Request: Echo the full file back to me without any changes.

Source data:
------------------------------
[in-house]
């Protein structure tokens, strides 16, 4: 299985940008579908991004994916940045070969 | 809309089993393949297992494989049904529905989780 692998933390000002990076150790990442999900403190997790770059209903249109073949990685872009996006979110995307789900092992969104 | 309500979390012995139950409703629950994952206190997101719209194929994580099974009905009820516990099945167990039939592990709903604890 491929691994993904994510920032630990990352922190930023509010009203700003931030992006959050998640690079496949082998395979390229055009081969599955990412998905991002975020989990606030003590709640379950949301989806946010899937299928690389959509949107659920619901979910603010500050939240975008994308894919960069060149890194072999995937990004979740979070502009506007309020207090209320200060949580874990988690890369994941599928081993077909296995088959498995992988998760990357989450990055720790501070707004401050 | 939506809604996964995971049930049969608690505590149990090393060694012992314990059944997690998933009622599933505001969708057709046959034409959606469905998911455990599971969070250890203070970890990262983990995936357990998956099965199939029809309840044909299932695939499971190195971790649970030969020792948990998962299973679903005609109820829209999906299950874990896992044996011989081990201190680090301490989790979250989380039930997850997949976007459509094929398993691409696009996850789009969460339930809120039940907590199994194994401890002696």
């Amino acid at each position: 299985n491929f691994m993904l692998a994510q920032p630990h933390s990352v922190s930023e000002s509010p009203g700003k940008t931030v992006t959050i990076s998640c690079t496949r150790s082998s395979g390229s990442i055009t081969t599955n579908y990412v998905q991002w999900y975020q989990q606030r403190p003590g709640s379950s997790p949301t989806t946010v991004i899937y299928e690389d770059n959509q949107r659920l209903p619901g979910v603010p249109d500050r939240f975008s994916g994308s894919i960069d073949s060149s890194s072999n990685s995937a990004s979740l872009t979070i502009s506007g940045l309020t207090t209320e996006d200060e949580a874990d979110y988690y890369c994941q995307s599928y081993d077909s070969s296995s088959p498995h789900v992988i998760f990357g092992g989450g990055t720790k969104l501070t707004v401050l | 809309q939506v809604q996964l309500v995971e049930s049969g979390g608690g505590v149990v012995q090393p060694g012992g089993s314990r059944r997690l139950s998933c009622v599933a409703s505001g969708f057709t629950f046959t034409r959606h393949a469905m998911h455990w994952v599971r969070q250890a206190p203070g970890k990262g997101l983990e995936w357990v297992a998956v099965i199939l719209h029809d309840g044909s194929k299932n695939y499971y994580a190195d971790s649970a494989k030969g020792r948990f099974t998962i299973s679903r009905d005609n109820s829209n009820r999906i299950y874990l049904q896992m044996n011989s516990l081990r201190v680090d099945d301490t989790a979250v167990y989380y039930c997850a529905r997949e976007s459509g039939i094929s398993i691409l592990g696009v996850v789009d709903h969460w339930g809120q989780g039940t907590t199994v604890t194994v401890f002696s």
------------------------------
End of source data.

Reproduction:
[in-house]
């Protein structure tokens, strides 16, 4: 299985940008579908991004994916940045070969 | 809309089993393949297992494989049904529905989780 692998933390000002990076150790990442999900403190997790770059209903249109073949990685872009996006979110995307789900092992969104 | 309500979390012995139950409703629950994952206190997101719209194929994580099974009905009820516990099945167990039939592990709903604890 491929691994993904994510920032630990990352922190930023509010009203700003931030992006959050998640690079496949082998395979390229055009081969599955990412998905991002975020989990606030003590709640379950949301989806946010899937299928690389959509949107659920619901979910603010500050939240975008994308894919960069060149890194072999995937990004979740979070502009506007309020207090209320200060949580874990988690890369994941599928081993077909296995088959498995992988998760990357989450990055720790501070707004401050 | 939506809604996964995971049930049969608690505590149990090393060694012992314990059944997690998933009622599933505001969708057709046959034409959606469905998911455990599971969070250890203070970890990262983990995936357990998956099965199939029809309840044909299932695939499971190195971790649970030969020792948990998962299973679903005609109820829209999906299950874990896992044996011989081990201190680090301490989790979250989380039930997850997949976007459509094929398993691409696009996850789009969460339930809120039940907590199994194994401890002696």
């Amino acid at each position: 299985n491929f691994m993904l692998a994510q920032p630990h933390s990352v922190s930023e000002s509010p009203g700003k940008t931030v992006t959050i990076s998640c690079t496949r150790s082998s395979g390229s990442i055009t081969t599955n579908y990412v998905q991002w999900y975020q989990q606030r403190p003590g709640s379950s997790p949301t989806t946010v991004i899937y299928e690389d770059n959509q949107r659920l209903p619901g979910v603010p249109d500050r939240f975008s994916g994308s894919i960069d073949s060149s890194s072999n990685s995937a990004s979740l872009t979070i502009s506007g940045l309020t207090t209320e996006d200060e949580a874990d979110y988690y890369c994941q995307s599928y081993d077909s070969s296995s088959p498995h789900v992988i998760f990357g092992g989450g990055t720790k969104l501070t707004v401050l | 809309q939506v809604q996964l309500v995971e049930s049969g979390g608690g505590v149990v012995q090393p060694g012992g089993s314990r059944r997690l139950s998933c009622v599933a409703s505001g969708f057709t629950f046959t034409r959606h393949a469905m998911h455990w994952v599971r969070q250890a206190p203070g970890k990262g997101l983990e995936w357990v297992a998956v099965i199939l719209h029809d309840g044909s194929k299932n695939y499971y994580a190195d971790s649970a494989k030969g020792r948990f099974t998962i299973s679903r009905d005609n109820s829209n009820r999906i299950y874990l049904q896992m044996n011989s516990l081990r201190v680090d099945d301490t989790a979250v167990y989380y039930c997850a529905r997949e976007s459509g039939i094929s398993i691409l592990g696009v996850v789009d709903h969460w339930g809120q989780g039940t907590t199994v604890t194994v401890f002696s």